What to Know
- A special grand jury has been empaneled to investigate New York's foster care system
- The system is being probed after a man who welcomed dozens of boys into his Long Island home was arrested on sex abuse charges
- Various governmental agencies and private foster care organizations are being examined
A special grand jury has been empaneled to investigate New York's foster care system following the arrest of a suburban man on child sex abuse charges.
The man had welcomed dozens of boys into his Long Island home, dating back two decades, before the revelations of alleged sex abuse surfaced, creating questions about oversight over the foster parent system.
Suffolk County District Attorney Thomas Spota told The Associated Press the special grand jury, which has been meeting since mid-August and may not conclude its work until early 2017 is "assessing all of the facts and circumstances involving how he was able to take all these boys in." It also is investigating other possible crimes involving the suspect.
It was not clear if the grand jury would file additional criminal charges, or issue a report on its findings, with recommendations for changes in the foster care system. Various governmental agencies and private foster care organizations are being examined
Cesar Gonzales-Mugaburu, 60, of Ridge, was arrested last winter and charged with victimizing seven children as young as 8-years-old. One count in an indictment alleges he sexually abused a dog in front of a child. He has pleaded not guilty and is being held without bail. He has a court appearance scheduled Thursday.
Spota said previously that statute of limitations laws prevented prosecutors from filing charges involving other alleged abuse.
Since the scandal erupted, separate investigations have been started by state, city and Long Island officials. Questions remain about how Gonzales-Mugaburu was able to keep getting children placed in his home, despite years of concern about his conduct.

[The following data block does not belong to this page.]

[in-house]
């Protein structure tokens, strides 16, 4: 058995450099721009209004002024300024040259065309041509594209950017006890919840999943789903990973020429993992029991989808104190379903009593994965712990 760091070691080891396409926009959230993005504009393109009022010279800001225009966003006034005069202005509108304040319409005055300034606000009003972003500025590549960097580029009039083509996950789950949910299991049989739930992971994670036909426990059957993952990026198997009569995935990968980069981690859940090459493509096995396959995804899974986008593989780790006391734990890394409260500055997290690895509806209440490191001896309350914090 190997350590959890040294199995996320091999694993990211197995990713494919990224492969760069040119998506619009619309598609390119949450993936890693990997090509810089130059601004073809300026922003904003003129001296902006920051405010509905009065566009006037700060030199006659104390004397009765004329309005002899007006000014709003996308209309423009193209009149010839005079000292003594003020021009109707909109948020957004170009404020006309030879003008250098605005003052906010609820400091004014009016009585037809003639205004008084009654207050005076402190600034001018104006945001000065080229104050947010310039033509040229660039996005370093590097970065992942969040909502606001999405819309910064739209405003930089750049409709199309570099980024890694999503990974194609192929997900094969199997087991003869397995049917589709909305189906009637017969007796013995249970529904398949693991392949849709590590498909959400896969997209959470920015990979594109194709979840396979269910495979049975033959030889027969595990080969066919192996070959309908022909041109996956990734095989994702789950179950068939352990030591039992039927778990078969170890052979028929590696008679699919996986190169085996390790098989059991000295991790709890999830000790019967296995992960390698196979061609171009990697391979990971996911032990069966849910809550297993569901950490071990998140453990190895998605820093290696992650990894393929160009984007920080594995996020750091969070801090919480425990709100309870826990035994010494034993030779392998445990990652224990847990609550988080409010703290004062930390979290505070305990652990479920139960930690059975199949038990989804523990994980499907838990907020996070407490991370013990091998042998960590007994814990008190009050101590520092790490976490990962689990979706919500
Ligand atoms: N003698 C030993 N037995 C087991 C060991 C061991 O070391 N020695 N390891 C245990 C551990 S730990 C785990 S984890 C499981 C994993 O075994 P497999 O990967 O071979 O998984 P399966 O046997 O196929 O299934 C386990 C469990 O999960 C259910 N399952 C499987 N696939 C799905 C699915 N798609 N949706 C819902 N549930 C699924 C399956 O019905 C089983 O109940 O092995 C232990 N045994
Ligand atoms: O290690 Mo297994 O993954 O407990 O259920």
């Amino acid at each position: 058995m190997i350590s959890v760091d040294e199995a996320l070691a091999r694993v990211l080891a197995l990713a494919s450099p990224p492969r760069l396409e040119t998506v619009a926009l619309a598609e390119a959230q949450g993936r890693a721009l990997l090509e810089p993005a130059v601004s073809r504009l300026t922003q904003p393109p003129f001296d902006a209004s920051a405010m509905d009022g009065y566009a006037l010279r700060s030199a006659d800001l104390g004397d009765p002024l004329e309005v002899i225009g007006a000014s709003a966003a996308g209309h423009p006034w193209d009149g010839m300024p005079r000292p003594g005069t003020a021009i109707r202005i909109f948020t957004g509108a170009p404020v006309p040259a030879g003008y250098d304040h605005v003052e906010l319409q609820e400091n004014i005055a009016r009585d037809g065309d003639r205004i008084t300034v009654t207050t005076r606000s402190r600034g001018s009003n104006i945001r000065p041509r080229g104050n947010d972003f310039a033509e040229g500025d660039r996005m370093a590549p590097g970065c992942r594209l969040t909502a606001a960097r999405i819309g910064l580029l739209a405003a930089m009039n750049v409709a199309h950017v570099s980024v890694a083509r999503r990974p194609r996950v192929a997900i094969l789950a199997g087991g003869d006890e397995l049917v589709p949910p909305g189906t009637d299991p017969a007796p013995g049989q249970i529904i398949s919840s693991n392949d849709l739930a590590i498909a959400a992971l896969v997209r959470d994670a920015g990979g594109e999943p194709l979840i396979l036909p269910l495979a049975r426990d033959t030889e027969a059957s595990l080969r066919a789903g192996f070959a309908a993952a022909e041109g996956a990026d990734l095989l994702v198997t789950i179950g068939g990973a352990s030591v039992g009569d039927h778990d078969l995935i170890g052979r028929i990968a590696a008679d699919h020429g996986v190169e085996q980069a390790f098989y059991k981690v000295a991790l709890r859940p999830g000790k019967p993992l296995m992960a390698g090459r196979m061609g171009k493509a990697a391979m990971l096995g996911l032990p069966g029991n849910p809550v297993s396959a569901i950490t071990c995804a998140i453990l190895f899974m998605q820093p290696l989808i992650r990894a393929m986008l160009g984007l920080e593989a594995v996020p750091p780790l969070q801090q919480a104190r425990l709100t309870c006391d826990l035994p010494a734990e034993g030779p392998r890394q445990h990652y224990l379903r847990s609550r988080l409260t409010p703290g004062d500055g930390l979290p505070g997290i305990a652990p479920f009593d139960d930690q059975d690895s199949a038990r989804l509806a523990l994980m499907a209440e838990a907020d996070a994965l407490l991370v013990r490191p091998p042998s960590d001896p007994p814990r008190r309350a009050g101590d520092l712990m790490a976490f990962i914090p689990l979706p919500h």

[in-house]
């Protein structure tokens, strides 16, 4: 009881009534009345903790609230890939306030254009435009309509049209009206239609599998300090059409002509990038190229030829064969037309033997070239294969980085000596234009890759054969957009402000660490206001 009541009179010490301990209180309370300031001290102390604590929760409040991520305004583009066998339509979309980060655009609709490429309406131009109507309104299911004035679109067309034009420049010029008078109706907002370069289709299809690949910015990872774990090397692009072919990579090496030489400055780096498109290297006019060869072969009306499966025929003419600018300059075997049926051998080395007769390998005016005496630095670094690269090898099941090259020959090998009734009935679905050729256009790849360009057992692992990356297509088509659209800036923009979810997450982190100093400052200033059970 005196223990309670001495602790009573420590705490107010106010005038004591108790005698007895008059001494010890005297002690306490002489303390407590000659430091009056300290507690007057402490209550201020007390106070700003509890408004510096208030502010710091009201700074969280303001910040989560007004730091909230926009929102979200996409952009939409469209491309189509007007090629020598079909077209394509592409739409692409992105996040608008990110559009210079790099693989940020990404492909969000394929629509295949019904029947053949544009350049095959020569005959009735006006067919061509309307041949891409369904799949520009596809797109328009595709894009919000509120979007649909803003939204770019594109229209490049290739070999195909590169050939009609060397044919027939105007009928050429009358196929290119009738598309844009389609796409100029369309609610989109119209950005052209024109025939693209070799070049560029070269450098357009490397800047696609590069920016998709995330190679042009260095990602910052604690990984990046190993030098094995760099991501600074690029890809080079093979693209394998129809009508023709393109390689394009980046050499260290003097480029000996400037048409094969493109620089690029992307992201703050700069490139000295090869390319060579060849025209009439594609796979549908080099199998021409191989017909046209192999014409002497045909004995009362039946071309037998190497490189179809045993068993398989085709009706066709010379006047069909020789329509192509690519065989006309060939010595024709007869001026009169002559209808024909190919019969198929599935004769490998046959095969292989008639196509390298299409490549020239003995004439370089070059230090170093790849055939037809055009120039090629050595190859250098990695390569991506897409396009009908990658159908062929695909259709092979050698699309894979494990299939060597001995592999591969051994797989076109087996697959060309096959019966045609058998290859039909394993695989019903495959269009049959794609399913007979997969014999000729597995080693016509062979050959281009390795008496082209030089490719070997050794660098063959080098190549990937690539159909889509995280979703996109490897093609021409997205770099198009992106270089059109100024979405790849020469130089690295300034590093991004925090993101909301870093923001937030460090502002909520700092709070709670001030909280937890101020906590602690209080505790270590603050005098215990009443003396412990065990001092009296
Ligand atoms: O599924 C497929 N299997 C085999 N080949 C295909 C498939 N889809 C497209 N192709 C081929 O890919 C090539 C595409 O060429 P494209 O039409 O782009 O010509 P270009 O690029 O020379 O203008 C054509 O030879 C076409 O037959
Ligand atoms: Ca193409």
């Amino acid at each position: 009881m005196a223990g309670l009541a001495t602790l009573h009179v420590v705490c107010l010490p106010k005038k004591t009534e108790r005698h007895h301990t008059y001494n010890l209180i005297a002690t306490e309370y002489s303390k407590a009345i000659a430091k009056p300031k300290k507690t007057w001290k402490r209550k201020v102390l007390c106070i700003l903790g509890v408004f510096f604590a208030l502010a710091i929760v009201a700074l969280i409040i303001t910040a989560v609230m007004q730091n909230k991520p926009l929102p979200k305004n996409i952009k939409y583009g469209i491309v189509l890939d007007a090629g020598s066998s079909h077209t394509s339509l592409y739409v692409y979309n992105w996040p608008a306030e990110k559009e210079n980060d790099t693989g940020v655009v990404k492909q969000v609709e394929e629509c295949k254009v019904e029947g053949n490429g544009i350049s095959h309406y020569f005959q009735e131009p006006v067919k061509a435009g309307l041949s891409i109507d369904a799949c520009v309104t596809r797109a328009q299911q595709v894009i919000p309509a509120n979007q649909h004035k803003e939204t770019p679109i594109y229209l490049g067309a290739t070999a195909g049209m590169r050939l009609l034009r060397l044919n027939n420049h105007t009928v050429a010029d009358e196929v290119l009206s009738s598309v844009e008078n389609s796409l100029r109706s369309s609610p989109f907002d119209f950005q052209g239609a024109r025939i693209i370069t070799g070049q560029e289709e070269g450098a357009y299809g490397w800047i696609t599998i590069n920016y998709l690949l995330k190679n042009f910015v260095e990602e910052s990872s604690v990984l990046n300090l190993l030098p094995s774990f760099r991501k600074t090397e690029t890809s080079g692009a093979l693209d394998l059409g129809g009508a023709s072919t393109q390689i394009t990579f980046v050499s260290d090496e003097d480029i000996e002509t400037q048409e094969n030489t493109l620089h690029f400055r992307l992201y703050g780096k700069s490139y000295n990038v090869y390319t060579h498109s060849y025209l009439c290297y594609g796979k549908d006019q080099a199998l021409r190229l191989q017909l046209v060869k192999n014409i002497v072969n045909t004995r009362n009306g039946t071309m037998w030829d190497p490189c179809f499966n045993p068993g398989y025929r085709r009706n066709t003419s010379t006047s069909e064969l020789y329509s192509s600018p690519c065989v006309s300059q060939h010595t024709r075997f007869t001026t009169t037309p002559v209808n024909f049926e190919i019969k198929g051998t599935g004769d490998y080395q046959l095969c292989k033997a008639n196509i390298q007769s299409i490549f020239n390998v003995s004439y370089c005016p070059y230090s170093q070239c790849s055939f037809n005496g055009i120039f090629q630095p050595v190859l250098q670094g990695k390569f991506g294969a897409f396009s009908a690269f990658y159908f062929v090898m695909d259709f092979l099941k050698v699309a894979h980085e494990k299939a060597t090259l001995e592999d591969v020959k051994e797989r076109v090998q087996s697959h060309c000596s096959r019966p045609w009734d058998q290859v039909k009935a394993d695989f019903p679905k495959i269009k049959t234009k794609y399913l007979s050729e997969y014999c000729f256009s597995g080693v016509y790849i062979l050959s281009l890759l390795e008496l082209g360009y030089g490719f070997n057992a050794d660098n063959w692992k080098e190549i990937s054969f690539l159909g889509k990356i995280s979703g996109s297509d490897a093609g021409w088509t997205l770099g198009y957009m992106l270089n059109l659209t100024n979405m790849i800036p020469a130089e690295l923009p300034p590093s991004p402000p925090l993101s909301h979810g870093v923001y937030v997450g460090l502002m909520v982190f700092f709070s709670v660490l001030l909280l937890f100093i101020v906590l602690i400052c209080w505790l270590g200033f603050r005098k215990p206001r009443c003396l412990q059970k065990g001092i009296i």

Before his arrest, Gonzales-Mugaburu was the subject of nine previous investigations involving alleged abuse dating to 1998, according to a spokeswoman for Suffolk County. Each of those inquiries led to a finding at the time that the allegations weren't credible, and none of them immediately led to the removal of children from his split-level ranch home on eastern Long Island.
A break came in January, when detectives said two brothers who lived in the house came forward with credible stories of abuse. Once Gonzales-Mugaburu was in custody, others felt more comfortable about coming forward, authorities said.
SCO Family of Services, an agency that placed 72 New York City children in Gonzales-Mugaburu's care over 20 years, said that it never uncovered evidence of sexual abuse or improper sexual behavior in the home.
But the organization's chief strategy officer, Rose Anello said in July that there were other issues with the home, particularly around 2013, "and in retrospect and knowing what we know now, a decision to close the home should have been made at that time."
She said those issues involved Gonzales-Mugaburu being uncooperative and unwilling to accept staff guidance on parenting style, but none of the issues then hinted at anything like the allegations uncovered this year.
Following the Gonzales-Mugaburu arrest, the city's Administration for Children's Services temporarily halted placing children in SCO facilities, but announced in July that a review of 370 homes operated by SCO uncovered no indications abuse was occurring at any of those sites.